Canadian police arrest protesters in effort to reopen key bridge with US
Police surround a pickup truck as they clear protestors against Covid-19 restrictions in Windsor, Ontario, Canada, on Sunday. Photograph: Jeff Kowalsky/AFP via Getty Images
Canadian police made several arrests on Sunday and cleared protesters and vehicles that had blocked a vital trade route on the border with the United States, but the bridge was not yet open to traffic.
The officers moved in after a tense standoff between police and demonstrators since Friday when a court order and threats of arrest failed to end the six-day-old blockade of the Ambassador Bridge in Windsor, Ontario.
Windsor Police said in a statement on Sunday they arrested several people on a charge of mischief, without saying how many. Police also seized vehicles within the demonstration area, the statement added.
Police stepped up their presence on Sunday with more than 50 vehicles, including cruisers, buses and an armoured car, as the number of protesters dropped to around 45 from roughly 100 on Saturday. Windsor Police tweeted “there will be zero tolerance for illegal activity”.
Counter protests started blocking vehicles trying to join the protests on Sunday in Ottawa, with residents losing patience over the three-week-old demonstrations.
“We’re fed up, we’re tired. We want Ottawa to be boring again,” said an Ottawa resident at a counter protest in front of the city’s police headquarters.
The blockade of the bridge since Monday, North America’s busiest land border crossing, has choked the supply chain for Detroit’s carmakers.
The bridge carries about $360 million (€317 million) a day in two-way cargoes – 25 per cent of the value of all US-Canada goods trade.
“Today, our national economic crisis at the Ambassador Bridge came to an end,” Windsor City mayor Drew Dilkens said in a tweet. He earlier told CBC News that he hoped the bridge would be open on Sunday.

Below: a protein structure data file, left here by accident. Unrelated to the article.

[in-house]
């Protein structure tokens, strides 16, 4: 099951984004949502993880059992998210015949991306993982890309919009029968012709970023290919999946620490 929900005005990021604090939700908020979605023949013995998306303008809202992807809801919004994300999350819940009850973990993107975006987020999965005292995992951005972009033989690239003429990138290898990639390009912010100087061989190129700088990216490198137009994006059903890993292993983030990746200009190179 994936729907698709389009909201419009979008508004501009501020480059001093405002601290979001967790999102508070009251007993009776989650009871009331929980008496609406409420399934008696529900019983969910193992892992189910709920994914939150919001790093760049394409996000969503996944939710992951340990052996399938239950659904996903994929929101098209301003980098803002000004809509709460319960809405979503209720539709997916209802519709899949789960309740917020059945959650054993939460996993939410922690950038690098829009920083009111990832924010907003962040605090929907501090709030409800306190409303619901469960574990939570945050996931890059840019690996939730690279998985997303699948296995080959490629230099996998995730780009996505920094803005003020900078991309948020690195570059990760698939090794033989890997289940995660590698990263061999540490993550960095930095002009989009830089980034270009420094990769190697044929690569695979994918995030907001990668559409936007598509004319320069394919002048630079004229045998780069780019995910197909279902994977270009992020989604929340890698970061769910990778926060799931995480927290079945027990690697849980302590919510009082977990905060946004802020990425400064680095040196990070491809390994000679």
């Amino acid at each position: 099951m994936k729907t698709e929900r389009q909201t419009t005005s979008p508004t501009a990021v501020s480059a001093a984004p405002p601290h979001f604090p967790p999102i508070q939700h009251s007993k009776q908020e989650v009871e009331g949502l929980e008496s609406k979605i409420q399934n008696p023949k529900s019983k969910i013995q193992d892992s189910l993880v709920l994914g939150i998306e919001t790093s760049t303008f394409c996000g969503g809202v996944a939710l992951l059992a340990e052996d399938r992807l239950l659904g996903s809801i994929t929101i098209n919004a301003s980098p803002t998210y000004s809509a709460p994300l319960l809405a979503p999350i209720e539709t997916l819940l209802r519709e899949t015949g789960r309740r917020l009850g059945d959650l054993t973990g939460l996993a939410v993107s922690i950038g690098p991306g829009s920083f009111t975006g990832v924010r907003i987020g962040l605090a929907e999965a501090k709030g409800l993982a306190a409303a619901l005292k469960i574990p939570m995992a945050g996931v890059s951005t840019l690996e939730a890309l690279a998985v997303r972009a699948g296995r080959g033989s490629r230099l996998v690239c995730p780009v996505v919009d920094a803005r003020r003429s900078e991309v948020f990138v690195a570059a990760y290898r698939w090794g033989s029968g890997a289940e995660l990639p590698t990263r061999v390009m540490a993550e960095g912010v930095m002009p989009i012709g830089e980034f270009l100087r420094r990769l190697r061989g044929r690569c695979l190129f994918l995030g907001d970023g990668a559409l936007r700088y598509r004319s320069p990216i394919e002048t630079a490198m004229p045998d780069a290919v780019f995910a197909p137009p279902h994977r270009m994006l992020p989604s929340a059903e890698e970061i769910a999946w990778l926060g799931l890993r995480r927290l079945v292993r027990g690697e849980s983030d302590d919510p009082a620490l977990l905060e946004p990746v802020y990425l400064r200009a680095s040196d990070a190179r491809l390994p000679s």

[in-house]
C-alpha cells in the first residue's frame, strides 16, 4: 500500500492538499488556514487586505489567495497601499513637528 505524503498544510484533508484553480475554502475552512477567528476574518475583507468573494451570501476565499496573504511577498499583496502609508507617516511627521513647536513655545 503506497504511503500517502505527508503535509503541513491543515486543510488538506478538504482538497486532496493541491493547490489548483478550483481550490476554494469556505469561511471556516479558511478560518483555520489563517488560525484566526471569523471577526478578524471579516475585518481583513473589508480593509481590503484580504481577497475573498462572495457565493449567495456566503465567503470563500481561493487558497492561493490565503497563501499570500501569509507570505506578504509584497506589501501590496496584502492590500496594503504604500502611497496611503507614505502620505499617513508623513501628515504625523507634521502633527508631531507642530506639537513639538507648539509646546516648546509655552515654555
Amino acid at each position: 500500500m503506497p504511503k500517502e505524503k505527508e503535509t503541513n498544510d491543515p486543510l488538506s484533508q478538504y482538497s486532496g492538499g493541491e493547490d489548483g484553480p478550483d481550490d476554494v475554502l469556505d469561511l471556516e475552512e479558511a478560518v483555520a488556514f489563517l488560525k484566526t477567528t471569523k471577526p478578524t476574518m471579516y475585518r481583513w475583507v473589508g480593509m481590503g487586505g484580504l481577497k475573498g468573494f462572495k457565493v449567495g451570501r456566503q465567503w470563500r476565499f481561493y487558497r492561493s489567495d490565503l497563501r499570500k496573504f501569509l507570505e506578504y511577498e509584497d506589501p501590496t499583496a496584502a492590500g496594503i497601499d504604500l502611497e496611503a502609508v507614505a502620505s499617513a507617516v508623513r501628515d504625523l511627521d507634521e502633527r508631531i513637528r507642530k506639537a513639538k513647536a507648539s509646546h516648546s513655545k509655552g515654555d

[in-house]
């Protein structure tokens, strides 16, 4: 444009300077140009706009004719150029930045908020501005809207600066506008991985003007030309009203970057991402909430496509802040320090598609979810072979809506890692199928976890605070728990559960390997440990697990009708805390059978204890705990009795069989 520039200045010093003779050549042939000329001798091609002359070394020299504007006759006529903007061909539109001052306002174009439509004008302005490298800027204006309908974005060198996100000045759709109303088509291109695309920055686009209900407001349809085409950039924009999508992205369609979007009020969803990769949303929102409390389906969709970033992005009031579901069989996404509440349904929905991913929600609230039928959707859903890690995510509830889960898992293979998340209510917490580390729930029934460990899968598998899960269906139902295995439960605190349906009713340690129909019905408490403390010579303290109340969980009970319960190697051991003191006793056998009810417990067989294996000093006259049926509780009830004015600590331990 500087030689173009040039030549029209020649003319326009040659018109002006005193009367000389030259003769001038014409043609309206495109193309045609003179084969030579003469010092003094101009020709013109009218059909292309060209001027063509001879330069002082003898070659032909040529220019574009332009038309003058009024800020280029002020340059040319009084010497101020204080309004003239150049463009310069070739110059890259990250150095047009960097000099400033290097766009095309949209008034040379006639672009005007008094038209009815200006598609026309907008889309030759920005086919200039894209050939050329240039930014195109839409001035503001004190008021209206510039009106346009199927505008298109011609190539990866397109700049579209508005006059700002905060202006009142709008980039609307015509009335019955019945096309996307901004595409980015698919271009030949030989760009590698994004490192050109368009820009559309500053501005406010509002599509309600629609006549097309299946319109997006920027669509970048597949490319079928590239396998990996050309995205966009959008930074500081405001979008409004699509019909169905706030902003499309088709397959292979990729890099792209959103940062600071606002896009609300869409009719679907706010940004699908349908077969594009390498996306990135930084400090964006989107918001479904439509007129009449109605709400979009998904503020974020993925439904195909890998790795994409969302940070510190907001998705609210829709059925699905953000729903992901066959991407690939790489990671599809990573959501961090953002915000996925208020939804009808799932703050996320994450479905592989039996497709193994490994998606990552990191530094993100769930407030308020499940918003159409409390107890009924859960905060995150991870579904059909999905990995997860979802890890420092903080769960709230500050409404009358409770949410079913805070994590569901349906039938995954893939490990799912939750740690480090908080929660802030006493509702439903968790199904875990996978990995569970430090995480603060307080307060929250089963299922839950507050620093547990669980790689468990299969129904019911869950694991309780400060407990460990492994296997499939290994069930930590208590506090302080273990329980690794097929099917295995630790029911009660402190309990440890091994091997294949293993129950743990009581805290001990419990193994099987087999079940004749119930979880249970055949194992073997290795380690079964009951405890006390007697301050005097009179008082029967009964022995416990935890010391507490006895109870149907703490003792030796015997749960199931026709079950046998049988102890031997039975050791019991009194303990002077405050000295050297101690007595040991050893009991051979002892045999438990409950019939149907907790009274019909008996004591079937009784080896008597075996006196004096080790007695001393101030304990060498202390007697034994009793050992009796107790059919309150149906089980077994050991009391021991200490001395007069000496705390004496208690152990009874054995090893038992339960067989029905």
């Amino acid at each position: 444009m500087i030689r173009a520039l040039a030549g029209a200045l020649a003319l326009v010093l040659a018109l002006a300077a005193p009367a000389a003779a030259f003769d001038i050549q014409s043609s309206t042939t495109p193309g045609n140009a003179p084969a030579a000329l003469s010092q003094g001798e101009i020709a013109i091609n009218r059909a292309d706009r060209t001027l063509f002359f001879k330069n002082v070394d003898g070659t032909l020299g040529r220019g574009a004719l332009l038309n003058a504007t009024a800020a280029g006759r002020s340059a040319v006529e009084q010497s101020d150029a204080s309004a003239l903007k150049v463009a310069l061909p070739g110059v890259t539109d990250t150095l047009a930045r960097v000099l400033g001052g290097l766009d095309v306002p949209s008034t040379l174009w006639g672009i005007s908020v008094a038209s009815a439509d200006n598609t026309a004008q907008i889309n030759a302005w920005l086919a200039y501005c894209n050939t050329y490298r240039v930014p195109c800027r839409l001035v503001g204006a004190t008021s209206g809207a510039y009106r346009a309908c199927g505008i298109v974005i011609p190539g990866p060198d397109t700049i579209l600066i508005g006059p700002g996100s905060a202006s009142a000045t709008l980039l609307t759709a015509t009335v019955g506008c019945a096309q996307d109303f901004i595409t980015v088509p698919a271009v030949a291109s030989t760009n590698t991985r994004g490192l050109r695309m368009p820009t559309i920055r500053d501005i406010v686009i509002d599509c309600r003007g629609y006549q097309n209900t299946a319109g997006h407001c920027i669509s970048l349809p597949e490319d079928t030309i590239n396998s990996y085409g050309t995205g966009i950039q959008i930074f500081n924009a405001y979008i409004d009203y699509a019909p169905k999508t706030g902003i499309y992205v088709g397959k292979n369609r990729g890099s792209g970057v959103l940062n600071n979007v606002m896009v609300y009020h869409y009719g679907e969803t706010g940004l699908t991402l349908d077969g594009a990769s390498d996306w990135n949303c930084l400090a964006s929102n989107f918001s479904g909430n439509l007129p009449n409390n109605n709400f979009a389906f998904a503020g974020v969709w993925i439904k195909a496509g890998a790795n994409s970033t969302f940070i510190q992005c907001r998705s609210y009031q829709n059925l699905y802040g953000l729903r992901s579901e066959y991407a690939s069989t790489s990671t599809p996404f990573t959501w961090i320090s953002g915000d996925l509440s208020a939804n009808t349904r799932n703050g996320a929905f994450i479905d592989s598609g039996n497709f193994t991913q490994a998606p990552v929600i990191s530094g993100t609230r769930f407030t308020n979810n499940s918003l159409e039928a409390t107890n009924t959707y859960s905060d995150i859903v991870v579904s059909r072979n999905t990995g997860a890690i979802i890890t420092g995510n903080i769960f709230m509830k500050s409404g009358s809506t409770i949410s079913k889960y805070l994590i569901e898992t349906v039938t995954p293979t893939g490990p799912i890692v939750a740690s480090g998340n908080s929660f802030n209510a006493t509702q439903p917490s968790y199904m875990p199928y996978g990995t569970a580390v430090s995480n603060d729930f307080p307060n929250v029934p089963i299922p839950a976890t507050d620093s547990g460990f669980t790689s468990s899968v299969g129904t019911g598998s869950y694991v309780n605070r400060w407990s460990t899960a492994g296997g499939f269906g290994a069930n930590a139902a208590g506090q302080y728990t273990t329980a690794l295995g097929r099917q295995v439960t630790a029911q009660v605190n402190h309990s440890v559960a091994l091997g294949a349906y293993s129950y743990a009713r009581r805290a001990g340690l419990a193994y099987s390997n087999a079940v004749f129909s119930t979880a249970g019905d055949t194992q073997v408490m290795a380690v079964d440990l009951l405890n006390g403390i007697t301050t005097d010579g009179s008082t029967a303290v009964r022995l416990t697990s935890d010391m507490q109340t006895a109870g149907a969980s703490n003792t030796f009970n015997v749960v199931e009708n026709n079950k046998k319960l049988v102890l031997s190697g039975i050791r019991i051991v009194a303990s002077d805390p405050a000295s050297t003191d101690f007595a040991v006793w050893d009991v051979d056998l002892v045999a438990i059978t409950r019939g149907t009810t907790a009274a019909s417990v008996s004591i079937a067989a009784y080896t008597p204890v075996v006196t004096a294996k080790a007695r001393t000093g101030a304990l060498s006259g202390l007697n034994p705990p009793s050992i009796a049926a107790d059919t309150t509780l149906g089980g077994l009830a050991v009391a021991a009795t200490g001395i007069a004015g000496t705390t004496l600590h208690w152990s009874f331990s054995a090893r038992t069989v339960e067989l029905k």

The “Freedom Convoy” protests started in the national capital Ottawa by Canadian truckers opposing a vaccinate-or-quarantine mandate for cross-border drivers, entered its 17th day on Sunday. But it has now morphed into a rallying point against broader Covid-19 curbs, carbon tax and other issues, with people joining in cars, pick-up trucks and farm vehicles.
Strangling bilateral trade, protests have spread to three border points, including in Alberta and Manitoba. Canadian police have said the protests have been partly funded by US supporters, and Ontario froze funds donated via one US platform, GiveSendGo, on Thursday.
Ford Motor Co, the second-largest US automaker, General Motors Co and Toyota Motor Corp all have announced production cuts. Companies have diverted cargo to stem losses during the cuts.
The estimated loss so far from the blockades to the auto industry alone could be as high as $850 million, based on IHS Markit’s data, which puts the 2021 daily flow in vehicles and parts at $141.1 million a day.
“This is the busiest border crossing, so it’s not just automotive,” Mr Dilkens said. “We are talking about things that impact the entire nation here.”
In Europe, a convoy of 150 cars protesting against Covid-19 restrictions left Paris on Sunday morning and headed towards Brussels, protesters said. – Reuters